Just after sunrise on December 28, 1864, the ragtag troops, lead by a former clergyman, Col. John M. Chivington, found a quiet encampment of Cheyenne and Arapaho families along Sand Creek. Here they had set up their teepees as ordered by posts commander at Fort Lyon, to whom they had surrender two months earlier. The leader at Sand Creek was the Cheyenne peace chief, Black Kettle.Quotes:"As soon as he saw the soldiers coming, Black Kettle called out to them and tried to talk, and raised an American Flag up on a pole and moved it back and forth hoping the soldiers would stop. But they did not." -–John Stands in Timber, Northern CheyenneIn a matter of minutes Chivington delivered his infamous battle cry—“Kill them all, big and small, nits make lice.”—and his men attacked. Young and old, male and female, every Indian was fair game. A seventy-year-old war chief named White Antelope sang his death song—Nothing lives long, except the earth and the mountains—before he crumpled under a hail of bullets.
"I saw the bodies of those lying there cut all to pieces," an eyewitness later testified, "worse mutilated than any I ever saw before, the women all cut to pieces... Children two or three months old; all ages lying there, from sucking infants up to warriors." Of 123 dead, nearly 100 were women and children.
"I am a red man. If the Great Spirit had desired me to be a white man he would have made me so in the first place. Now we are poor but we are free. No white man controls our footsteps. If we must die we die defending our rights." --Sitting Bull, Hunkpapa Sioux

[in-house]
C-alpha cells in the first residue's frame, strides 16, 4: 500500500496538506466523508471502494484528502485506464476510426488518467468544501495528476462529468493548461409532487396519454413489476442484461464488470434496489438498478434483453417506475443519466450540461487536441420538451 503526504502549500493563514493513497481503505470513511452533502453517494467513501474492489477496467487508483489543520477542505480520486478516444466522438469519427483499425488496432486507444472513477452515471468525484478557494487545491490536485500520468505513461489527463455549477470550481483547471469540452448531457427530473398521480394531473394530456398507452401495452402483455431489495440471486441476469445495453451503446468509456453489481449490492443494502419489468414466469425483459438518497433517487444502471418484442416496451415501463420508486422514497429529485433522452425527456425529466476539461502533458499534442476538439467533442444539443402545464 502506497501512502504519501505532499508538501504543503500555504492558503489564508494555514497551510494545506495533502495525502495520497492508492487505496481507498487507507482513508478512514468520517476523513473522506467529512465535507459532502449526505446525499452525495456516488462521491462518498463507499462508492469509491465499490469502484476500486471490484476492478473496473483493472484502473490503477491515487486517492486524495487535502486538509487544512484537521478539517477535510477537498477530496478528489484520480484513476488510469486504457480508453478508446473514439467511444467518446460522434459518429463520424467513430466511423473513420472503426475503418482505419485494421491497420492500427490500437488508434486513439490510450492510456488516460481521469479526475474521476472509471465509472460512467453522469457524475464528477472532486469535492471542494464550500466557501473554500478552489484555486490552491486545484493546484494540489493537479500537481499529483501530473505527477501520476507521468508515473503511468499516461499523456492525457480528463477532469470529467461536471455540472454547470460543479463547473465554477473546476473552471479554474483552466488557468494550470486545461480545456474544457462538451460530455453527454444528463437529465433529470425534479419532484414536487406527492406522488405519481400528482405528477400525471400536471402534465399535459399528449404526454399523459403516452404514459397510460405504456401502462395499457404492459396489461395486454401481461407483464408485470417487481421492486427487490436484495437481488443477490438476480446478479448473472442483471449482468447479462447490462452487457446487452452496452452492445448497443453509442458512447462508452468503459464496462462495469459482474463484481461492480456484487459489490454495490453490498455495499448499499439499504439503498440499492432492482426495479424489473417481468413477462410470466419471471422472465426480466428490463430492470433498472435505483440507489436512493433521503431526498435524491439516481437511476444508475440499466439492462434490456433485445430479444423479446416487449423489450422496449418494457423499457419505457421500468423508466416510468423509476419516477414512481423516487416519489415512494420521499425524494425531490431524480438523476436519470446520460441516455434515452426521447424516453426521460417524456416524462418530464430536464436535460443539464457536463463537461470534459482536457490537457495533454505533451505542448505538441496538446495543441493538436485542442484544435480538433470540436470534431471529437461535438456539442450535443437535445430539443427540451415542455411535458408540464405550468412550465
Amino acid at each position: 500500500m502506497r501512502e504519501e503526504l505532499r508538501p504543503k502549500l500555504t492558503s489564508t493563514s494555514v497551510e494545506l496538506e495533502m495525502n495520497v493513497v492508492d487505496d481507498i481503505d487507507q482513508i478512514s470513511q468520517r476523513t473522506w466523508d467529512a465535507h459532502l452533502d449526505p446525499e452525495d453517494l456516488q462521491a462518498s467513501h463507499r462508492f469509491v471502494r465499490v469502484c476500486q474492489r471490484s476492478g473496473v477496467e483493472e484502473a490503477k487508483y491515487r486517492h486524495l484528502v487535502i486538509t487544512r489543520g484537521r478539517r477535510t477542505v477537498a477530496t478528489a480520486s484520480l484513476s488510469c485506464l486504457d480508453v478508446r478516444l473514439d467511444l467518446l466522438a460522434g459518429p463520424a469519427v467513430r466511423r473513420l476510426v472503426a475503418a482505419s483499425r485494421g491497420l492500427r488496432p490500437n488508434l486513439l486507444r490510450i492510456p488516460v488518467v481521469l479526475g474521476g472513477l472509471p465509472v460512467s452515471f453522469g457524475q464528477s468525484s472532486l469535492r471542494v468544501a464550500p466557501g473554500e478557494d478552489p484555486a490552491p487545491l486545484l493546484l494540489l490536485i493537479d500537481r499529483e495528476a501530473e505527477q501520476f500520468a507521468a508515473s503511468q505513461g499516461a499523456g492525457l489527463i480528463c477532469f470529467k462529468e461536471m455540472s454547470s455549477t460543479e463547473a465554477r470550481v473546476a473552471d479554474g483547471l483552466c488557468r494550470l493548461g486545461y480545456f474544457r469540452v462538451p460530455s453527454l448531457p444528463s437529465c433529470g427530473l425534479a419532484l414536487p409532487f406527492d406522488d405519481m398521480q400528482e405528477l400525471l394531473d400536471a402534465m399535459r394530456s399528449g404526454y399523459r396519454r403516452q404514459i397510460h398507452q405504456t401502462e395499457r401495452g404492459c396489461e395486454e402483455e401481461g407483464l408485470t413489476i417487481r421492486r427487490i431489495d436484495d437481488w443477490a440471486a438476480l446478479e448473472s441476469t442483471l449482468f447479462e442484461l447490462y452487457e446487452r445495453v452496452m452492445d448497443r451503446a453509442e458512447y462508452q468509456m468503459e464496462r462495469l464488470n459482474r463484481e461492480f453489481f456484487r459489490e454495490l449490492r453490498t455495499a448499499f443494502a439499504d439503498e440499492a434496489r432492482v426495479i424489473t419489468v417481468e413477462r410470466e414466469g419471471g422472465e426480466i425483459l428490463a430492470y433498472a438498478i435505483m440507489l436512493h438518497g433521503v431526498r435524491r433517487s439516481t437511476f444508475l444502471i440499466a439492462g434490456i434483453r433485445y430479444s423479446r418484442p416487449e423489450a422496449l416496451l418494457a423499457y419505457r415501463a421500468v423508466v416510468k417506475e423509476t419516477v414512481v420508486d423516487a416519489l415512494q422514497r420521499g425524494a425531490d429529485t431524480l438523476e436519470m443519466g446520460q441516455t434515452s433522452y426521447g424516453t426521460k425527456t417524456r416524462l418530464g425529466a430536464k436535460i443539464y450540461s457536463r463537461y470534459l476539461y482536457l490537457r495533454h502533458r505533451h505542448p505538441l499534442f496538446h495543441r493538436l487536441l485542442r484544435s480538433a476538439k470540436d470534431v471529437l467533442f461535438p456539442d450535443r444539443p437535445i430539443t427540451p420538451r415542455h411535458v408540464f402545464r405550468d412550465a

"I am alone in the world. I want to live in these mountains; I do not want to go to Tularosa. That is a long way off. The bad spirits live there. I have drunk of these waters and they have cooled me. I do not want to leave here." --Cochise, Chiricahua Apache
"Speak, Americans...I will not lie to you; do not lie to me." --Cochise, Chiricahua Apache
"If we possessed such large canoes, we would follow you to your land and conquer it, for we too are men." --Unknown Native to a Spaniard after De Soto's raids.
"I have a little boy....If he is not dead, tell him the last words of his father were that he must never go beyond the Father of Waters, but die in the land of his birth. It is sweet to die in one's native land and be buried by the margin of one's native stream." --Tsali, Cherokee shaman, awaiting execution, 1838
"We are exceedingly tired. We have just heard of the ratification of the Choctaw Treaty. Our doom is sealed. There is no other course for us but to turn our faces to our new homes toward the setting sun." --David Folsom, Choctaw, 1830
"We had no churches, no religious organizations, no sabbath day, no holidays, and yet we worshiped. Sometimes the whole tribe would assemble to sing or pray; sometimes in a small number, perhaps only two or three. Sometimes we prayed in silence, sometimes each one prayed aloud." --Geronimo, Apache war chief
"Today is a good day to fight—today is a good day to die." --Crazy Horse, Oglala Sioux
"We did not ask you white men to come here. We do not want your civilization—we would live as our fathers did and their fathers before them." --Crazy Horse, Oglala Sioux
For more Friday's Forgotten Books, go to Patti Abbott's blog here.